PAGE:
Un­safe homes keep flood­ing, fed­eral agency keeps pay­ing

The Charlotte Observer (Sunday) - - News - BY SARAH MERVOSH New York Times

When a deadly rain­storm un­loaded on Hous­ton in 2016, Sharobin White’s apart­ment com­plex flooded in up to 6 feet of wa­ter. She sent her tod­dler and 6-year-old to safety on an air mat­tress, but her fam­ily lost nearly ev­ery­thing, in­clud­ing their car.

When Hur­ri­cane Har­vey hit the next year, it hap­pened all over again: Fam­i­lies rushed to evac­u­ate, and White’s car, a used Chevro­let she bought after the last flood, was de­stroyed.

“It’s not safe,” said White, now 29. “Ev­ery­body gets to pan­ick­ing when it rains. You can’t live like that.”

But White and many of her neigh­bors can­not af­ford to leave. They are among hun­dreds of thou­sands of Amer­i­cans – an es­ti­mated 450,000 house­holds from New York to Mi­ami to Phoenix – who live in gov­ern­mentsub­si­dized hous­ing that is at se­ri­ous risk of flood­ing, a danger that is be­com­ing in­creas­ingly ur­gent in the era of cli­mate change.

Global warming has been linked to heav­ier rain­fall, mak­ing record­break­ing flood­ing more likely. But the Depart­ment of Hous­ing and Ur­ban Devel­op­ment, which over­sees some of the at-risk prop­er­ties, does not have a universal pol­icy against pay­ing for hous­ing in a des­ig­nated flood zone.

There may be good rea­son for that: Much of the na­tion’s af­ford­able hous­ing stock was built be­fore cli­mate change was well-un­der­stood, and many prop­er­ties sit in flood zones. So the govern­ment con­tin­ues to pay – a strategy that keeps a roof over fam­i­lies’ heads but po­ten­tially leaves them in harm’s way.

Nowhere is that ten­sion more acute than in Hous­ton, where res­i­dents of the na­tion’s fourth-largest city have been pounded by se­vere storms in re­cent years – and where HUD is fac­ing a law­suit brought by White and a dozen of her neigh­bors. The res­i­dents say they are trapped in a danger­ous area be­cause their hous­ing vouch­ers can be used only at that apart­ment com­plex, which is in a flood-prone area next to a bayou.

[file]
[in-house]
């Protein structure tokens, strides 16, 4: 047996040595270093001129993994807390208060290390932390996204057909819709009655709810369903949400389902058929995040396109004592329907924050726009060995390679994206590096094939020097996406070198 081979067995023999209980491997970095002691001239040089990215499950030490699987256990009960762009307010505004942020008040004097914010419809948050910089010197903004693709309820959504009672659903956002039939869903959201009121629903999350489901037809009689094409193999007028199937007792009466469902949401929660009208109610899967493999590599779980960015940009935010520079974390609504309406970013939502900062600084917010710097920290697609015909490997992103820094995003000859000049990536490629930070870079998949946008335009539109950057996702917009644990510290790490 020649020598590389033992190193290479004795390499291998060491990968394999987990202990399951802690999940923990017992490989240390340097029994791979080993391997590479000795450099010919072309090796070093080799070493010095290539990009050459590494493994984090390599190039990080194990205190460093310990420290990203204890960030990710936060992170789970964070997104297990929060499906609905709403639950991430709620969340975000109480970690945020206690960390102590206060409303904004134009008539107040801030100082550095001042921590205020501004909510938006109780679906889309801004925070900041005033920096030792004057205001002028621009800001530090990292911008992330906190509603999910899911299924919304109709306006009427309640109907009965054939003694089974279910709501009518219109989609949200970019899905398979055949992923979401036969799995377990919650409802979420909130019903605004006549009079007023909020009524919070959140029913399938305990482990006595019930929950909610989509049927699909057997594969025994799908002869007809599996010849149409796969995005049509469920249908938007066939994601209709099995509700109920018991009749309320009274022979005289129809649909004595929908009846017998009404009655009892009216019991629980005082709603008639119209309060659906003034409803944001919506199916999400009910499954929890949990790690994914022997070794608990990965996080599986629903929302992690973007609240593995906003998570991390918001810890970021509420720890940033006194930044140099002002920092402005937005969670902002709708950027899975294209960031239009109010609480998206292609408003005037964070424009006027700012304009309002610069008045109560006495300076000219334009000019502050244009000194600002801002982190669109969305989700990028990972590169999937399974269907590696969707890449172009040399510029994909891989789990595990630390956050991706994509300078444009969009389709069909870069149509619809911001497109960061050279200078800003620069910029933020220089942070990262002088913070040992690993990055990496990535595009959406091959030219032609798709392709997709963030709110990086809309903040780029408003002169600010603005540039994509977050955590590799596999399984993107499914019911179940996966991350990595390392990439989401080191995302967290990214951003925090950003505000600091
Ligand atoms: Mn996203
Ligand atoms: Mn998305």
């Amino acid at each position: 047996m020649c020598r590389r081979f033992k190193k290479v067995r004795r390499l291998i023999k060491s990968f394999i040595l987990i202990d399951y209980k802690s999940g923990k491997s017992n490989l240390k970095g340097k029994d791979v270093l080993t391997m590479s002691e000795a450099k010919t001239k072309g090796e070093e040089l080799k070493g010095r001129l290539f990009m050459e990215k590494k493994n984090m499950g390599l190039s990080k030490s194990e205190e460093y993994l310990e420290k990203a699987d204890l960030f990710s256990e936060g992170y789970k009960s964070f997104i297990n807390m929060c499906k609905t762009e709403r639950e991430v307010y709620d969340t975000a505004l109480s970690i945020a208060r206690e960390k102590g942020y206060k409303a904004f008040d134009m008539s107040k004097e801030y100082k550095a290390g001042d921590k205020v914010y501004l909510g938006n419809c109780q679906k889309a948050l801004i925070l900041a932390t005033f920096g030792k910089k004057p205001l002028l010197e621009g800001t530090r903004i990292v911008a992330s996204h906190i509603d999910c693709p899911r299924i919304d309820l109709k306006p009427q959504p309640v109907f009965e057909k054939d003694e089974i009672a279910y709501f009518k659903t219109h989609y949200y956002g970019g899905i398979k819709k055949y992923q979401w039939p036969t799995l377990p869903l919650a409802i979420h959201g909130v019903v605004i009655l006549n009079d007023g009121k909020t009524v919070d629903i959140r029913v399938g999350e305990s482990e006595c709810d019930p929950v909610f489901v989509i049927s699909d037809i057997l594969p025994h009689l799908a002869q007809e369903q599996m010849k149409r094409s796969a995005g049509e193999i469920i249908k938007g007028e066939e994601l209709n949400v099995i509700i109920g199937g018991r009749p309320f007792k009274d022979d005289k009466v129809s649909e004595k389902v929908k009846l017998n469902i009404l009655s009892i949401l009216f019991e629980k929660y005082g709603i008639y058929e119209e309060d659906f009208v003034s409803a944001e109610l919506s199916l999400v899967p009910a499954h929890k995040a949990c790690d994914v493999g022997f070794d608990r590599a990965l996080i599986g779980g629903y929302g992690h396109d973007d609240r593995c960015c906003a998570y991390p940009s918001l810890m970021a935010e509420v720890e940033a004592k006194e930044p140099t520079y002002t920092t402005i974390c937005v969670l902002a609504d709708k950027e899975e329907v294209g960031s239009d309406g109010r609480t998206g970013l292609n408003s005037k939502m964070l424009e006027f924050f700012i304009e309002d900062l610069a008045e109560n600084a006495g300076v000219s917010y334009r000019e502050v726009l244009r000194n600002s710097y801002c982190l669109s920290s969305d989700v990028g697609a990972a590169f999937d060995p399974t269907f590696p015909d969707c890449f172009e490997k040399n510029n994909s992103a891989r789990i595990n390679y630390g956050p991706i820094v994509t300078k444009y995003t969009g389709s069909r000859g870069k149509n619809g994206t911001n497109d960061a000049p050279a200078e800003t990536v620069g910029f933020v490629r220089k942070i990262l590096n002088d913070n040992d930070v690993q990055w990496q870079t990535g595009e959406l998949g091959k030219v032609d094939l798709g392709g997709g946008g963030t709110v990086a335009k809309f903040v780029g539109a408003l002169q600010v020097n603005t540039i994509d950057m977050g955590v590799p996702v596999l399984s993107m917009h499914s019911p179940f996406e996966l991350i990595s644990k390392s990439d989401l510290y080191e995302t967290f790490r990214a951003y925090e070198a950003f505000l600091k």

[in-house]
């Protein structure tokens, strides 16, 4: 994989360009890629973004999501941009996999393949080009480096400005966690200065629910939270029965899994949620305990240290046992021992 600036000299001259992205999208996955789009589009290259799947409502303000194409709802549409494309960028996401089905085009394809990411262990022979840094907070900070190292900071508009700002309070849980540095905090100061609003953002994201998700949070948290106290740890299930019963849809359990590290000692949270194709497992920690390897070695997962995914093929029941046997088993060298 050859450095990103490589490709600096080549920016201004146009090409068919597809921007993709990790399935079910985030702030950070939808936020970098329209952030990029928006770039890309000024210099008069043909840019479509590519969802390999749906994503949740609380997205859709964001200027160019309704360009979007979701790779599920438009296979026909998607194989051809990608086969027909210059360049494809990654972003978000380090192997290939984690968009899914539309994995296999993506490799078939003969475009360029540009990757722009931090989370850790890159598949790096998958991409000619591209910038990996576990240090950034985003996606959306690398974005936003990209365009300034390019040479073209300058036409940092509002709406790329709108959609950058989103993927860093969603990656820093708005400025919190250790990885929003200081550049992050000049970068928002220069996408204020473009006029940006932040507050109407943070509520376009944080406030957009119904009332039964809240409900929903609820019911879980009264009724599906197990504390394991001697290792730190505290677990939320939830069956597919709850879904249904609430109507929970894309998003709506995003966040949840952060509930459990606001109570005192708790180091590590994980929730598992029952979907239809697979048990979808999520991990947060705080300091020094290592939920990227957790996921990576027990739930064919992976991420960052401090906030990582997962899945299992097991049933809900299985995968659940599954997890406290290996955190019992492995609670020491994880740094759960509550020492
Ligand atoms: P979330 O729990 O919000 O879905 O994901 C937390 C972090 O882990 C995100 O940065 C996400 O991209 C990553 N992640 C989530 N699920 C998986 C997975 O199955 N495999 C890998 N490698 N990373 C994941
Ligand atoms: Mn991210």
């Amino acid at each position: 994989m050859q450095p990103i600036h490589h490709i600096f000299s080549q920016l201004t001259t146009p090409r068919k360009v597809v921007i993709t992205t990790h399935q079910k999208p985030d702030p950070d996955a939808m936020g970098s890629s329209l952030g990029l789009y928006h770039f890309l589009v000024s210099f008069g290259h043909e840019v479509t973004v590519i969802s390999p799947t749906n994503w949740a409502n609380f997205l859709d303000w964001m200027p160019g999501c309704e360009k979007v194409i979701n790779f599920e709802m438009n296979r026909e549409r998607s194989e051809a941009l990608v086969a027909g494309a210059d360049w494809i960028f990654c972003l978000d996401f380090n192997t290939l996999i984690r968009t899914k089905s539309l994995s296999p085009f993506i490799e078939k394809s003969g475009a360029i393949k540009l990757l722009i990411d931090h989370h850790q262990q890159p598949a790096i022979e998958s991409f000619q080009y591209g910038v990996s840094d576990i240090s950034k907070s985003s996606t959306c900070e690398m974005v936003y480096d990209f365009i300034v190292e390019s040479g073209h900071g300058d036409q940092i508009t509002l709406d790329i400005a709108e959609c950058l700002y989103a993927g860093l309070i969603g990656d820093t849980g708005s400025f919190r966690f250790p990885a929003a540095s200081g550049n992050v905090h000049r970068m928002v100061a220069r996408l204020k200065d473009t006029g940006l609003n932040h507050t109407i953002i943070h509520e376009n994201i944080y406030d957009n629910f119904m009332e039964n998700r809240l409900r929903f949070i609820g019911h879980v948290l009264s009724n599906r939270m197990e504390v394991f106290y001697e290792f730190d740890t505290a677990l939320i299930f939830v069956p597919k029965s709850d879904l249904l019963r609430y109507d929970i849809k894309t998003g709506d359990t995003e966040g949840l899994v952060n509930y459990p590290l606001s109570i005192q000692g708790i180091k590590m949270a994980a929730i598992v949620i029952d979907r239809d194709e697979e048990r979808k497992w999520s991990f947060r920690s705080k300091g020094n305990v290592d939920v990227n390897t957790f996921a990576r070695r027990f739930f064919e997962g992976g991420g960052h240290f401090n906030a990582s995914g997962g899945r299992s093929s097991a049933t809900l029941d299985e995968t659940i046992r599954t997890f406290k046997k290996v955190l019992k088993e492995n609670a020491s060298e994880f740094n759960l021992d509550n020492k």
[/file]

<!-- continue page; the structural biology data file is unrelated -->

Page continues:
The com­plex, Ar­bor Court Apart­ments, which is run by a pri­vate landlord that con­tracts with HUD, has been in a flood­plain since 1985 and un­der HUD’s over­sight since at least 1991, ac­cord­ing to the law­suit, filed in fed­eral court last year.

After the 2016 flood, HUD re­newed its con­tract with the owner, for about $1.6 mil­lion a year. Only a year later, Hur­ri­cane Har­vey wiped out the first floor, leav­ing many fam­i­lies dis­placed and oth­ers com­plain­ing of ma­jor prob­lems, in­clud­ing mold.

“Ar­bor Court is not a close ques­tion,” said Michael M. Daniel, a civil rights lawyer whose firm has worked with Lone Star Le­gal Aid and af­ford­able­hous­ing group Texas Housers on behalf of the res­i­dents. “How in the world it hasn’t flunked the ‘de­cent, safe and san­i­tary’ test – it’s be­yond be­lief.”

Ken­neth B. Chaiken, a lawyer for Ar­bor Court, said his client was a “ter­rific owner” who was deeply com­mit­ted to of­fer­ing af­ford­able hous­ing to fam­i­lies who need it. And he said the prop­erty’s lo­ca­tion in a flood­plain alone did not make it un­safe.

“Peo­ple can safely live there,” he said. While fam­i­lies may oc­ca­sion­ally suf­fer dam­age or dis­place­ment in an un­usual storm, he said, “those are all the same risks that ev­ery­body else ev­ery­where in Hous­ton that suf­fered flood­ing ex­pe­ri­enced.”

HUD, cit­ing the dire short­age of rental homes for ex­tremely low-in­come fam­i­lies, says its goal is to pre­serve af­ford­able hous­ing when­ever pos­si­ble.

Na­tion­wide, about 450,000 gov­ern­mentsub­si­dized house­holds – about 8 to 9 per­cent – are in flood­plains, ac­cord­ing to a 2017 re­port by the Fur­man Cen­ter at New York Uni­ver­sity.


Greens Bayou in Hous­ton runs past the Ar­bor Court Apart­ments, which were dam­aged by Hur­ri­cane Har­vey.

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